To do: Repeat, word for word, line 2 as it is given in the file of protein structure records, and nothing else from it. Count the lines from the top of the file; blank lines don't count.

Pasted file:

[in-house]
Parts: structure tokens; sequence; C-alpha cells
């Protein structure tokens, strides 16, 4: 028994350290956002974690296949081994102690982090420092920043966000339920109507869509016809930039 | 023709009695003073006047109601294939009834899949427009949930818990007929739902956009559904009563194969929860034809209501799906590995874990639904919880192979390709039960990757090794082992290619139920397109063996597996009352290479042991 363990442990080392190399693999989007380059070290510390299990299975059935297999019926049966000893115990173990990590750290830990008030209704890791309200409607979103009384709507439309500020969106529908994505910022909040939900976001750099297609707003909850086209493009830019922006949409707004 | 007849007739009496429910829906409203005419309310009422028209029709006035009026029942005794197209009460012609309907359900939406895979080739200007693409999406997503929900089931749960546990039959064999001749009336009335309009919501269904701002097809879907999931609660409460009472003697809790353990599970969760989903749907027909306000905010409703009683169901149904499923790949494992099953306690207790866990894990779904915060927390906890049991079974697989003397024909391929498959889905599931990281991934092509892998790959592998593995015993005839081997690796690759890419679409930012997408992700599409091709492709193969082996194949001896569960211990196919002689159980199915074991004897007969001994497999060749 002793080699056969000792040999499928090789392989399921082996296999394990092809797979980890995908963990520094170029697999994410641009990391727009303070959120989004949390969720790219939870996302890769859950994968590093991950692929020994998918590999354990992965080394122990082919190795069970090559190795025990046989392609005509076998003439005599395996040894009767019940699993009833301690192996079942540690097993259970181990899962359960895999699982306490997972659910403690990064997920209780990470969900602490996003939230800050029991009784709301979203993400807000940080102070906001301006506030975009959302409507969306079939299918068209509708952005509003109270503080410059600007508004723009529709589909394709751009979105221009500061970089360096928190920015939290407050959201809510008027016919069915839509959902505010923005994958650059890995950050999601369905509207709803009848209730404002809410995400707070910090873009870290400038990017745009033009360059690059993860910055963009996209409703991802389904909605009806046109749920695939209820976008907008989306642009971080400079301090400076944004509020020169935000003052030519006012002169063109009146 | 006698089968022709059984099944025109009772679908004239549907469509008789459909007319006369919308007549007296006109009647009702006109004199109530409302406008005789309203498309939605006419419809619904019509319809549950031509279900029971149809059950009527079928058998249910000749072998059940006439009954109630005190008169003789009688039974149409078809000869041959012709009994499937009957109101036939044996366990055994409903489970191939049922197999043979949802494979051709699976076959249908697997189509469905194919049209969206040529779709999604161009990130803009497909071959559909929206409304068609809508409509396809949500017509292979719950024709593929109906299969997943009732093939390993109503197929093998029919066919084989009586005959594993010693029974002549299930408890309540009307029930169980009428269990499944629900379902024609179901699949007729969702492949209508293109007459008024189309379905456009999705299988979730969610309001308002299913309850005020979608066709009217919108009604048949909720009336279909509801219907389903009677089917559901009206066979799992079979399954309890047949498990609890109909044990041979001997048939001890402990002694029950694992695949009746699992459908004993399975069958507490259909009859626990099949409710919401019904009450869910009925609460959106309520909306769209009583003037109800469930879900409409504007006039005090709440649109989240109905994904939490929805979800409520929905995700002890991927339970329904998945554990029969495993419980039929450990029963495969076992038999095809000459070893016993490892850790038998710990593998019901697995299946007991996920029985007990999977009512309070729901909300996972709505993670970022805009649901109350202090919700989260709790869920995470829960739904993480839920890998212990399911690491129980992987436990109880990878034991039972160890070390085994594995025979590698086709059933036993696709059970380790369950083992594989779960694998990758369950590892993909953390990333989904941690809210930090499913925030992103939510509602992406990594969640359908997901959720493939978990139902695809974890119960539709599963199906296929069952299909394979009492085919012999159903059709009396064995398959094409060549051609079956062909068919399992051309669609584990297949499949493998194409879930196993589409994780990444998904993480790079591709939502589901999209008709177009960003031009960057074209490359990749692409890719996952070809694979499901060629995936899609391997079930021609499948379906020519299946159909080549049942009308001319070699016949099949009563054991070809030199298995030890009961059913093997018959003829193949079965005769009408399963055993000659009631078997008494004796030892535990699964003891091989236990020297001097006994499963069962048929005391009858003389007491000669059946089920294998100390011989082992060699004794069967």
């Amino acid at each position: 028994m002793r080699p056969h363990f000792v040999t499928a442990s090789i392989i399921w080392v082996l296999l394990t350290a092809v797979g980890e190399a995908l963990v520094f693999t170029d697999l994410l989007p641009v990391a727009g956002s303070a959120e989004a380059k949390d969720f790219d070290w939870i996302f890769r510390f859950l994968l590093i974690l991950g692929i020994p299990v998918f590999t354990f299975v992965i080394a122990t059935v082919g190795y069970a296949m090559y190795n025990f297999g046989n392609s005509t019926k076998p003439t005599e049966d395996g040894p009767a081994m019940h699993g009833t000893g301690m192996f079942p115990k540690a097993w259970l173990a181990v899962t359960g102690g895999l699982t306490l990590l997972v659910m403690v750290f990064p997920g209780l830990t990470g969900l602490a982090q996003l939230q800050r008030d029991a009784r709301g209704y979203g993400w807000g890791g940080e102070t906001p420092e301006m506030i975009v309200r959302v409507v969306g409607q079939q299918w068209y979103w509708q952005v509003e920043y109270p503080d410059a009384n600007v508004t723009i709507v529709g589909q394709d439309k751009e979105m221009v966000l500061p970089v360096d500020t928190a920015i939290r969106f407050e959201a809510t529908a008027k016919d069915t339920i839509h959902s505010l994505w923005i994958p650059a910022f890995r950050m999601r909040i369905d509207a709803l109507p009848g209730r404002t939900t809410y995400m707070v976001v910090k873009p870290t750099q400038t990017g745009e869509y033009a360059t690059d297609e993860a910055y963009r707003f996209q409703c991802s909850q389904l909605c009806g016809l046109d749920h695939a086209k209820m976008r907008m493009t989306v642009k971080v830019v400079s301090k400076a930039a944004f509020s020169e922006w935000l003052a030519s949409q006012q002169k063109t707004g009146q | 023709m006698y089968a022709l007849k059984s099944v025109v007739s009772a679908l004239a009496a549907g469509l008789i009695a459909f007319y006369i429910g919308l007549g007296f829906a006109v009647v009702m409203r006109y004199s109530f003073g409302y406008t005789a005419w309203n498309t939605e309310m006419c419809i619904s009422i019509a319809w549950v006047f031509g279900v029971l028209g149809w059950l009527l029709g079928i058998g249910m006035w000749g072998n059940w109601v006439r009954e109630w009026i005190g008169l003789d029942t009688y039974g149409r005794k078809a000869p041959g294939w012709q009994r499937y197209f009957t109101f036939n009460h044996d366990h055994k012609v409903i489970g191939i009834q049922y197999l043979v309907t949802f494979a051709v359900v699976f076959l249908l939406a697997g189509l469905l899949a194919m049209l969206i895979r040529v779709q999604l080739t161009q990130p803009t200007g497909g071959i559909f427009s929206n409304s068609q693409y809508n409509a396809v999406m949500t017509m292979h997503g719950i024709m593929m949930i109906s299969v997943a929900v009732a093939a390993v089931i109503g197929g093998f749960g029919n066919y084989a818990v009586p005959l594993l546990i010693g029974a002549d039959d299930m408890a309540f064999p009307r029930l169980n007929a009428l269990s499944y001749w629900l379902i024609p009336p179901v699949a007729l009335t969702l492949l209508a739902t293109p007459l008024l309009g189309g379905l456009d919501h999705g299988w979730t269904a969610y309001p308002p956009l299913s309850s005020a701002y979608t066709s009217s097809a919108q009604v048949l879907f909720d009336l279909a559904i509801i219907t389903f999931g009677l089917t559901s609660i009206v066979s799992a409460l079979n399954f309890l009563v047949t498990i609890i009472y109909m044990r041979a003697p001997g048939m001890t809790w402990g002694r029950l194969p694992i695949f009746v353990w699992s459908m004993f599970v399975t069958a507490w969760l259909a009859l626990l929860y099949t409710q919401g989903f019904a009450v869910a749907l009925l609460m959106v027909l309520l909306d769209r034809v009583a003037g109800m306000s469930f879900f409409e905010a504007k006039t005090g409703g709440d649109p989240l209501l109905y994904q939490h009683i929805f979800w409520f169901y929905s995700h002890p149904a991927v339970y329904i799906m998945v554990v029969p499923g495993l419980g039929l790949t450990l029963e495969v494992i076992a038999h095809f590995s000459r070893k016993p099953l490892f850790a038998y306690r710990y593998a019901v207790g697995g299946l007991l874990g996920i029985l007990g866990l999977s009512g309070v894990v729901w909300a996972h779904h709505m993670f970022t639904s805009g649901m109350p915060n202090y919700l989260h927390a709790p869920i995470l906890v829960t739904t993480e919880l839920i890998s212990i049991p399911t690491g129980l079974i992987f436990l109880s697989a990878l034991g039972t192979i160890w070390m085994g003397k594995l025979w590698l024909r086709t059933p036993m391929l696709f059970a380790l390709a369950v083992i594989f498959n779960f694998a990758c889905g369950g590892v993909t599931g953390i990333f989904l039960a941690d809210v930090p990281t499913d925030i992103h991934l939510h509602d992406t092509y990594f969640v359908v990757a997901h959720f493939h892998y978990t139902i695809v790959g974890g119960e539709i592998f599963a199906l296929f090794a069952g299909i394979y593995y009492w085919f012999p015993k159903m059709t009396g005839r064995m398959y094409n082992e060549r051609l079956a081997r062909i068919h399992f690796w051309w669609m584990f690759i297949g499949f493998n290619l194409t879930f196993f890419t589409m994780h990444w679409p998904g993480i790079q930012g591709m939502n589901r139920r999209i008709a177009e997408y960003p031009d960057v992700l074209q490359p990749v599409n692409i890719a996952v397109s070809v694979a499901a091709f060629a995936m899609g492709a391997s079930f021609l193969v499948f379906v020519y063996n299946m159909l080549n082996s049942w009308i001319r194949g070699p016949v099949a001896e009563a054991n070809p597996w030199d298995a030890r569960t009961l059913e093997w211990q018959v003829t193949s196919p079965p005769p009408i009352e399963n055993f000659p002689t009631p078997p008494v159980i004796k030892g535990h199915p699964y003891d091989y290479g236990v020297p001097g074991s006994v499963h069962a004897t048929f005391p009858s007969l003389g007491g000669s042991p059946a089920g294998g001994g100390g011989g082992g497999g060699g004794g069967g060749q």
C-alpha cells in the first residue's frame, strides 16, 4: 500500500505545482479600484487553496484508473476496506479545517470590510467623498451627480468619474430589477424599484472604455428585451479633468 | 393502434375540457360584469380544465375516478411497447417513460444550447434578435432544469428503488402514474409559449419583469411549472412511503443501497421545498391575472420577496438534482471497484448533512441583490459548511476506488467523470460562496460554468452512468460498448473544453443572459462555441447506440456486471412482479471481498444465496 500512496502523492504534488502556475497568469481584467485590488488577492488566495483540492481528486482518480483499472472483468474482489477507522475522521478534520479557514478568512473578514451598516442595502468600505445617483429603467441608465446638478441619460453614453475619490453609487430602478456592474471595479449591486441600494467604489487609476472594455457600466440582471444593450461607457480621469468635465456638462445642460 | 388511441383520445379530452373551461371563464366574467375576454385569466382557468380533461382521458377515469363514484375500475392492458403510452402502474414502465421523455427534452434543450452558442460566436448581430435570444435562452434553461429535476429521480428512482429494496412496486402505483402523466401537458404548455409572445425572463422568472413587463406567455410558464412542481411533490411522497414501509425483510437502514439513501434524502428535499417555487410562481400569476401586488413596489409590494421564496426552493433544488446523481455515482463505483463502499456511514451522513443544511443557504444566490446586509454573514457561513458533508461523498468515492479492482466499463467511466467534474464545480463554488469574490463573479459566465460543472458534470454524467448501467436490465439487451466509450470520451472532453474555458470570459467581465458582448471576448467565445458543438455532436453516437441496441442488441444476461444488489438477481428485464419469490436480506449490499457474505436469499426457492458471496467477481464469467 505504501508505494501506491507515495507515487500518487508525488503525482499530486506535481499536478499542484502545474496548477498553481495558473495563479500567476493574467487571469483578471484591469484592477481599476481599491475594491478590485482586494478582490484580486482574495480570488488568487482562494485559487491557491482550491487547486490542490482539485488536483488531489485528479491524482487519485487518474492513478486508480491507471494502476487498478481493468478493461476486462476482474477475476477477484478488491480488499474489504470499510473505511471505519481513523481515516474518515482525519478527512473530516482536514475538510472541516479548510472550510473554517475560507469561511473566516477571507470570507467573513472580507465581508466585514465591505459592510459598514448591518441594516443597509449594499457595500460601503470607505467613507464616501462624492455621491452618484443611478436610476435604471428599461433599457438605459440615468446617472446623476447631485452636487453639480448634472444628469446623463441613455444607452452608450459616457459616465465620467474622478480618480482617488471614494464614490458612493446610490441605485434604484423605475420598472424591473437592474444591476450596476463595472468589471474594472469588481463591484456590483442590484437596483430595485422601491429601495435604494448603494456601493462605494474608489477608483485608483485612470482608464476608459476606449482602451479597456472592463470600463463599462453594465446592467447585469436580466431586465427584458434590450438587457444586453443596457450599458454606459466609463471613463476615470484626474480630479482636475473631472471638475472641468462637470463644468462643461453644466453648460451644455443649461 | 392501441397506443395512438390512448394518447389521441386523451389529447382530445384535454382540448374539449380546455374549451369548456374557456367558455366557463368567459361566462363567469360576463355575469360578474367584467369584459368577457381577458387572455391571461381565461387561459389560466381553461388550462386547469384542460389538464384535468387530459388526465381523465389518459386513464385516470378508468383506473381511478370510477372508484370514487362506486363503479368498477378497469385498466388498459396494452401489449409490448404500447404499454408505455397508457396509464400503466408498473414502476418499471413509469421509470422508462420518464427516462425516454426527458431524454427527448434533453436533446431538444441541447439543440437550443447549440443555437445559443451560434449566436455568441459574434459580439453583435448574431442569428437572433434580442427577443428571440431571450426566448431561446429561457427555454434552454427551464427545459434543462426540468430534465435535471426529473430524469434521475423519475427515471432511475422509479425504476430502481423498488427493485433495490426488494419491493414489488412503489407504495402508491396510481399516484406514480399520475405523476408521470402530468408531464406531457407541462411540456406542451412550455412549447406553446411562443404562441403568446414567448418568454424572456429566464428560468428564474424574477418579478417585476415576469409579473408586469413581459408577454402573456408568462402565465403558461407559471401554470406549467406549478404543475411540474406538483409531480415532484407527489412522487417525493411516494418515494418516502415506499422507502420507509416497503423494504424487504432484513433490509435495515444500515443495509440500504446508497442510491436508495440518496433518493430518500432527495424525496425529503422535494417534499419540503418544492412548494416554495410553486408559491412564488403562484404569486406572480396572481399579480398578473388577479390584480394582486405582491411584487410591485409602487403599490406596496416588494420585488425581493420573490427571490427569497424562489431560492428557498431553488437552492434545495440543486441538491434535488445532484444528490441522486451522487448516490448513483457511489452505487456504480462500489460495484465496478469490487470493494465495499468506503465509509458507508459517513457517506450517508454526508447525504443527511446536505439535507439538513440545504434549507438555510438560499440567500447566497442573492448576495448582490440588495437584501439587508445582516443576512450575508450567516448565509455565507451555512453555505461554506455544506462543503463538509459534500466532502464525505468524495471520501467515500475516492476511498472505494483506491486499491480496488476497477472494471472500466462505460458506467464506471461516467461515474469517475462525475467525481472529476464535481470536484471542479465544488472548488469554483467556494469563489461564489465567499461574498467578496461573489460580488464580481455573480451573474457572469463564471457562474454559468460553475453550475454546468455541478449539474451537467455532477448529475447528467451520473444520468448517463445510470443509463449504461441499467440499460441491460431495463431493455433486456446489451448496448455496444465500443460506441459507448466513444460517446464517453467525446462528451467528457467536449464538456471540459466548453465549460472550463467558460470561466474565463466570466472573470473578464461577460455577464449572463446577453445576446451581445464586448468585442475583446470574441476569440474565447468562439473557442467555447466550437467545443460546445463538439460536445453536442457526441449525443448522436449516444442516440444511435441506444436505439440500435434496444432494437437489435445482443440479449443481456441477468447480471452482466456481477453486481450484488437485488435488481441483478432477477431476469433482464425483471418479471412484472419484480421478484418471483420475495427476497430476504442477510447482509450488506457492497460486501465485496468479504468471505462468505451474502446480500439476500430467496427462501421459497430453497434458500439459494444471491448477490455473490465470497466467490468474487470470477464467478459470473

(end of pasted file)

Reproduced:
Parts: structure tokens; sequence; C-alpha cells